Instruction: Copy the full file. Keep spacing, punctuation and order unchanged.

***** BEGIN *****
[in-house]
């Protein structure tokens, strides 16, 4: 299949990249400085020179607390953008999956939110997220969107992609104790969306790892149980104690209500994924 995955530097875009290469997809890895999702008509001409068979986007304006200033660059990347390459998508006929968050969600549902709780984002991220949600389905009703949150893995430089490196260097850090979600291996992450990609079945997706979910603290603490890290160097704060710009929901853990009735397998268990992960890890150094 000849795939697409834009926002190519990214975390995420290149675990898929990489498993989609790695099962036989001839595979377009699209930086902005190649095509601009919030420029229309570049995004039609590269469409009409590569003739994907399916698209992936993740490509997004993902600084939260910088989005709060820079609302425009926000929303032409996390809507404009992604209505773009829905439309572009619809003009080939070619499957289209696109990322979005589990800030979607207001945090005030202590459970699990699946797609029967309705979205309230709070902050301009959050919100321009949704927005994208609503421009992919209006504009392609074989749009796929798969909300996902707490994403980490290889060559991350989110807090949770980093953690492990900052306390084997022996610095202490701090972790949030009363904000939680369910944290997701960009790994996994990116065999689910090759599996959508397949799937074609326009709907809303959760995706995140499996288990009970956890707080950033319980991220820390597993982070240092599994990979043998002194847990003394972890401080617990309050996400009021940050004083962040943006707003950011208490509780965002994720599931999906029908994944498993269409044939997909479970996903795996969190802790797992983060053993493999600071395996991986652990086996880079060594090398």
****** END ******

[in-house]
């Protein structure tokens, strides 16, 4: 299949990249400085020179607390953008999956939110997220969107992609104790969306790892149980104690209500994924 995955530097875009290469997809890895999702008509001409068979986007304006200033660059990347390459998508006929968050969600549902709780984002991220949600389905009703949150893995430089490196260097850090979600291996992450990609079945997706979910603290603490890290160097704060710009929901853990009735397998268990992960890890150094 000849795939697409834009926002190519990214975390995420290149675990898929990489498993989609790695099962036989001839595979377009699209930086902005190649095509601009919030420029229309570049995004039609590269469409009409590569003739994907399916698209992936993740490509997004993902600084939260910088989005709060820079609302425009926000929303032409996390809507404009992604209505773009829905439309572009619809003009080939070619499957289209696109990322979005589990800030979607207001945090005030202590459970699990699946797609029967309705979205309230709070902050301009959050919100321009949704927005994208609503421009992919209006504009392609074989749009796929798969909300996902707490994403980490290889060559991350989110807090949770980093953690492990900052306390084997022996610095202490701090972790949030009363904000939680369910944290997701960009790994996994990116065999689910090759599996959508397949799937074609326009709907809303959760995706995140499996288990009970956890707080950033319980991220820390597993982070240092599994990979043998002194847990003394972890401080617990309050996400009021940050004083962040943006707003950011208490509780965002994720599931999906029908994944498993269409044939997909479970996903795996969190802790797992983060053993493999600071395996991986652990086996880079060594090398």